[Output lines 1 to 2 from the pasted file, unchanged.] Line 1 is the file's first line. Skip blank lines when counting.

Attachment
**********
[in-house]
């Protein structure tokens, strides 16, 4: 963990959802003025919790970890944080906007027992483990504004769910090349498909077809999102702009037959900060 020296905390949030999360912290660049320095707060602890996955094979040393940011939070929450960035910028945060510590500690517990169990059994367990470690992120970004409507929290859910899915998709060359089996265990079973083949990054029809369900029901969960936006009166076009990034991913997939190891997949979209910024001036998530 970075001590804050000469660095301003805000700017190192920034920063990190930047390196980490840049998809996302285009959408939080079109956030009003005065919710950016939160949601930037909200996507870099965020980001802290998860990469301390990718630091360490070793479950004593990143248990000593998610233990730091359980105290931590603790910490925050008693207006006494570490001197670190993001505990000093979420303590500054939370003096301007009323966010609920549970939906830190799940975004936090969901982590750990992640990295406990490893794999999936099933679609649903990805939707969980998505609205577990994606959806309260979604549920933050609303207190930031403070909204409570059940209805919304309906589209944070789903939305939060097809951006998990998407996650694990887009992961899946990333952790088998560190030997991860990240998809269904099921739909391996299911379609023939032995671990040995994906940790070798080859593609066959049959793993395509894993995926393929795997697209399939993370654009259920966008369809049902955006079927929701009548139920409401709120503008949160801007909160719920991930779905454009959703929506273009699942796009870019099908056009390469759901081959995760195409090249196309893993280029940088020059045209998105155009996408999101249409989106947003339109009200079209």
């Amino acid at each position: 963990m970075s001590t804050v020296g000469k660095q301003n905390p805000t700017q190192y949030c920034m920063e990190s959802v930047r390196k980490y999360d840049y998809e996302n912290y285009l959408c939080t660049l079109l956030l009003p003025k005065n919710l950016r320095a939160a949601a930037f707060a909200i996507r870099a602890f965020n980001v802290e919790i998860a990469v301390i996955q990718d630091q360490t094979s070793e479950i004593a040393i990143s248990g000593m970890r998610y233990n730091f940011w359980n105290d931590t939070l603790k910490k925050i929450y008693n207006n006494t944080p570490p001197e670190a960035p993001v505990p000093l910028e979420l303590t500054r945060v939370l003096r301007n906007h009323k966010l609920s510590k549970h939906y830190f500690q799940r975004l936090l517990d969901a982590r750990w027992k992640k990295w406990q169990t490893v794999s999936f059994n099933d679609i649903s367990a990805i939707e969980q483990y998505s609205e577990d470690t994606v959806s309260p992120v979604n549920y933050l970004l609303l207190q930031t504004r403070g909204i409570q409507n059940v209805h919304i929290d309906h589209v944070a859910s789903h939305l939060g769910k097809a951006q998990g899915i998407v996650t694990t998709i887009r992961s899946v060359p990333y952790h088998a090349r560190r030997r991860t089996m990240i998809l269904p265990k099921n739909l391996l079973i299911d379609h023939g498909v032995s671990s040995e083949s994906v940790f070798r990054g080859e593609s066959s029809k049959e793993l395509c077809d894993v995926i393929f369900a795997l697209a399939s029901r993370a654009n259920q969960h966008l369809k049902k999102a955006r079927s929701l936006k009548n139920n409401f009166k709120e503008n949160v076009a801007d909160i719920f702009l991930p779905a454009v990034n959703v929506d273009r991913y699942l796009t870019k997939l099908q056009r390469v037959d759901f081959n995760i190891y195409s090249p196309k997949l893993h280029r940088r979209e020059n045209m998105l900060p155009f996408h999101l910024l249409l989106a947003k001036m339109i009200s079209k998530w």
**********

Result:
[in-house]
């Protein structure tokens, strides 16, 4: 963990959802003025919790970890944080906007027992483990504004769910090349498909077809999102702009037959900060 020296905390949030999360912290660049320095707060602890996955094979040393940011939070929450960035910028945060510590500690517990169990059994367990470690992120970004409507929290859910899915998709060359089996265990079973083949990054029809369900029901969960936006009166076009990034991913997939190891997949979209910024001036998530 970075001590804050000469660095301003805000700017190192920034920063990190930047390196980490840049998809996302285009959408939080079109956030009003005065919710950016939160949601930037909200996507870099965020980001802290998860990469301390990718630091360490070793479950004593990143248990000593998610233990730091359980105290931590603790910490925050008693207006006494570490001197670190993001505990000093979420303590500054939370003096301007009323966010609920549970939906830190799940975004936090969901982590750990992640990295406990490893794999999936099933679609649903990805939707969980998505609205577990994606959806309260979604549920933050609303207190930031403070909204409570059940209805919304309906589209944070789903939305939060097809951006998990998407996650694990887009992961899946990333952790088998560190030997991860990240998809269904099921739909391996299911379609023939032995671990040995994906940790070798080859593609066959049959793993395509894993995926393929795997697209399939993370654009259920966008369809049902955006079927929701009548139920409401709120503008949160801007909160719920991930779905454009959703929506273009699942796009870019099908056009390469759901081959995760195409090249196309893993280029940088020059045209998105155009996408999101249409989106947003339109009200079209």